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Beware the Rabbit Hole

By Jeremy Ireland on November 3, 2020 in Other

Seek the truth. Photo: Morpheus

I was recently chewing the fat with my neighbour when the topic turned to kids and screen time. She asked me if I’d seen the film The Social Dilemma? At that time I hadn’t, and when I asked her about it she responded, “I’m not going to tell you, just watch it.” I was curious, so I went home and indulged.
In a nutshell, the film investigates how the bigger social media companies operate; how they collect data from you every time you use their platforms, and how they tailor what you see by using complex algorithms. These algorithms in turn manipulate the user, guiding them to view content that benefits their advertisers.
This didn’t really shock me, but I was surprised by just how deep the rabbit hole goes. Tristan Harris, the main protagonist in the film and an ex-employee of Google, explains it best.
“Algorithms learn users’ emotional vulnerability from the data gathered and exploit those insecurities, while companies make a profit,” he explained.
Harris knew, like the rest of us, that these social media sites gathered data, but he was taken aback by the sheer scale of the data collection. It really is mind-boggling, and what’s even scarier is there are no humans involved in the process; it’s all done by computer.
Another main theme of the film is the impact of such data collection on us as users of social media. The algorithms have been able to learn what you like and don’t like, how much time you might spend on one post over another, which posts you unmute and which ones you don’t… the list goes on. By feeding you something you like, the more excited you get and the more dopamine gets released in the brain, and before you know it you’re addicted. Like any addiction, you need more and more of the stimulus to get the hit. Every time we get a ‘like’ or a thumbs up it makes us feel good and we start to crave. The more this happens, the more the craving becomes a ‘learned emotional response’ and in turn an addiction.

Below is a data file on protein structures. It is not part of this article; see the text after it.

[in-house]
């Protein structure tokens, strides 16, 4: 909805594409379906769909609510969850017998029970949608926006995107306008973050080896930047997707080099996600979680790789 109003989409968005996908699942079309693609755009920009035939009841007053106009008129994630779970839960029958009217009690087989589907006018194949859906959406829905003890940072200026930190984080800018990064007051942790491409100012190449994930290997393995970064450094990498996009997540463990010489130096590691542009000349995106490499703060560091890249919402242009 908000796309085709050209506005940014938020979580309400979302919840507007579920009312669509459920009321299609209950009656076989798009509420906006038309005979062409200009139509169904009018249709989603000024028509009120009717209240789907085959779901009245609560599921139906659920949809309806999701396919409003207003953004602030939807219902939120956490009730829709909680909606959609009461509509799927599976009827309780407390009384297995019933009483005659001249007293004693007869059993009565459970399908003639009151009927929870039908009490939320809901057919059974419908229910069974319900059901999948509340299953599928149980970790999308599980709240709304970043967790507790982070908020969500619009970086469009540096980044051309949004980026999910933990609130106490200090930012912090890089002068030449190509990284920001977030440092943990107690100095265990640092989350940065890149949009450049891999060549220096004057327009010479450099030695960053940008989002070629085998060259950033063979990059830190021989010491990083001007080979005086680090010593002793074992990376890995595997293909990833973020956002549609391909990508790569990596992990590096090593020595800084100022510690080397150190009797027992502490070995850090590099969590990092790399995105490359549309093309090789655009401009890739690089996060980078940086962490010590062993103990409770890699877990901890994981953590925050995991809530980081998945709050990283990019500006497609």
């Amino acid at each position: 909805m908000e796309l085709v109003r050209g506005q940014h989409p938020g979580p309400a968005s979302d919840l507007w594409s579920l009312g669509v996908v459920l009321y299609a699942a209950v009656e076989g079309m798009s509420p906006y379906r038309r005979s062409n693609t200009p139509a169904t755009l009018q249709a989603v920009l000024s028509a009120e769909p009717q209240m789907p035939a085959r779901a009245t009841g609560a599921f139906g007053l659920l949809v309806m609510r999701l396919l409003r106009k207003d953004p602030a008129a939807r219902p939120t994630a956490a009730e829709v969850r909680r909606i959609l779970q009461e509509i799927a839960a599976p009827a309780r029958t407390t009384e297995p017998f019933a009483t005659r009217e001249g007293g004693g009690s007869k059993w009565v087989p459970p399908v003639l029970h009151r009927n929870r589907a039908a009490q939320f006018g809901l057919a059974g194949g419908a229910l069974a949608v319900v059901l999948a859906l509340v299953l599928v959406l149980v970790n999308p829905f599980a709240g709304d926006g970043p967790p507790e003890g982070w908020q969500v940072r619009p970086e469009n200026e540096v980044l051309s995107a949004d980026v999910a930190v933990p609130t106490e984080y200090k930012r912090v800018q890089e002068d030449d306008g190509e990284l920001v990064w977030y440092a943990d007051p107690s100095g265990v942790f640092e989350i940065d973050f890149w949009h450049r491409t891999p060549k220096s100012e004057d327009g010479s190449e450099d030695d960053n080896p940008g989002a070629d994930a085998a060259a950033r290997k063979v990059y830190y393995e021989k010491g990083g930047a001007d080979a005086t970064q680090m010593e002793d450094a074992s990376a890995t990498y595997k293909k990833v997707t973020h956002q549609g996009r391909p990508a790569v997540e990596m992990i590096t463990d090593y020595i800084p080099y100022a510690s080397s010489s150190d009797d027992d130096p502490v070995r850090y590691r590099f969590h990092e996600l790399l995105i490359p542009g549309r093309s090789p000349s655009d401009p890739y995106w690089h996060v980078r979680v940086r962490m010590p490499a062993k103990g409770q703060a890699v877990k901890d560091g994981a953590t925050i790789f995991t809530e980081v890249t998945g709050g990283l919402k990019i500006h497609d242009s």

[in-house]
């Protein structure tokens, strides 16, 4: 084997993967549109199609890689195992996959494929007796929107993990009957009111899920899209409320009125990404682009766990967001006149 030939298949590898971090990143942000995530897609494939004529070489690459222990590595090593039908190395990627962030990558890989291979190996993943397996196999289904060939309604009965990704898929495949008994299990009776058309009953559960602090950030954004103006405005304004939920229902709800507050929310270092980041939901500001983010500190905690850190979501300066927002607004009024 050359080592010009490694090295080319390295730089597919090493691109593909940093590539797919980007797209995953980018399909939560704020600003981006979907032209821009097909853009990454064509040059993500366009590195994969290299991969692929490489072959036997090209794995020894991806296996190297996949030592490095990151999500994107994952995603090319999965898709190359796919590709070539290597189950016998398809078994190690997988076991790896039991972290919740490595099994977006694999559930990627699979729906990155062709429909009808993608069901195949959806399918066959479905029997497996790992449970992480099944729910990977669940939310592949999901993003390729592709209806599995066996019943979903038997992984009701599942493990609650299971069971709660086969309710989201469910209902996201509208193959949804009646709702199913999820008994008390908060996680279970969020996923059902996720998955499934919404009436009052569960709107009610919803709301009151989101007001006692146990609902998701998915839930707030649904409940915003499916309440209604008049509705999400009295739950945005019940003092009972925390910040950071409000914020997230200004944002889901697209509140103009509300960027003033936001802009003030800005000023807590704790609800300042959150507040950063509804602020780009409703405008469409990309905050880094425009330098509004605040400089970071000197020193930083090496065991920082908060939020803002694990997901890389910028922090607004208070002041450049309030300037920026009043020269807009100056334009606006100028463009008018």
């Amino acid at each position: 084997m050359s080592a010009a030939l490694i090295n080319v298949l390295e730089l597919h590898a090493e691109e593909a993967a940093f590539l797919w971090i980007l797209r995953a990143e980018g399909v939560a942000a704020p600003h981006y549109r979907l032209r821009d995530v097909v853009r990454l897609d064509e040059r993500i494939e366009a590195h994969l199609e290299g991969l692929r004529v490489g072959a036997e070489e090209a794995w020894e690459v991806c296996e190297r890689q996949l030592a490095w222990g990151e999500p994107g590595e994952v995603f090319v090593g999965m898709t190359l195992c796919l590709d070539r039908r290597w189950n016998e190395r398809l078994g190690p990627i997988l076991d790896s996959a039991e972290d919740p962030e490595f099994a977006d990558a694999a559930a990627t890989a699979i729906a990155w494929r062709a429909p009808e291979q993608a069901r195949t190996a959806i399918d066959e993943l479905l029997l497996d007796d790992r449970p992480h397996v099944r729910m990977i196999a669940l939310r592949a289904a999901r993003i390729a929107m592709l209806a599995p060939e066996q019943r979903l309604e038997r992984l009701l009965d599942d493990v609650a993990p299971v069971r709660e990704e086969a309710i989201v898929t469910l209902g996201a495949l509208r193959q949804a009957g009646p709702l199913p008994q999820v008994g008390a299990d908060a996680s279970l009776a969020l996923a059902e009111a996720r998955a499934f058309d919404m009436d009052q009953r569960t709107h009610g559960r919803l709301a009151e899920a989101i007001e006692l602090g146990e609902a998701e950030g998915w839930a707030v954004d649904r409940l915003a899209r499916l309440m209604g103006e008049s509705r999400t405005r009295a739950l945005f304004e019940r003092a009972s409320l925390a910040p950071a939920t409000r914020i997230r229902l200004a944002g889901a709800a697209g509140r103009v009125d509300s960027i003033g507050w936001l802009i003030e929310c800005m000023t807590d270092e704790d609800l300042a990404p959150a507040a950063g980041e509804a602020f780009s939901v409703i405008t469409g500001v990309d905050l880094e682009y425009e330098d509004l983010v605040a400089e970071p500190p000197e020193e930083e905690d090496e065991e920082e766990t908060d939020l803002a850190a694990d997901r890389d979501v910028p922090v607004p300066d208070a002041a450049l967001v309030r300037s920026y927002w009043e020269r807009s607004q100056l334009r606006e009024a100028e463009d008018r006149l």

However, it’s the level of dependence on social media that concerns me the most. Kids born in the late ‘90s have probably been using smart phones or tablets since starting school, and those born after that would have been exposed to them from even earlier in life. Kids, as well as adults, are now relying on social media or some other app on their phone to get a positive hit, and once addicted it’s hard to dial it back. It’s a slippery slope.
One of the more powerful parts of the film is the scene where a family is trying to have dinner around the kitchen table. Every single person is sitting there on their phone and not engaging with anyone else. They had all turned into Zombies, with no communication or eye contact whatsoever. The lack of awareness that they were even on their phones probably hit me the hardest – they were totally oblivious.
So, “How do you wake up from the Matrix when you don’t know you’re in the matrix?” Well, if your world is what you get from your phone, how do you really know what is the truth? It’s a tough concept. If you are on your phone all the time, the edges between what is real and what is not can become blurred. This is why anxiety and depression can result, especially among the young if they spend too much time alone on their devices. As Neo discovered in The Matrix, the real world was very different from the computer generated one he was living in. Only in his quest to discover the truth did he discover this reality.
If you feel that your device is getting the better of you, or if you are unsure of the risks associated with too much use of social media, please seek professional help.

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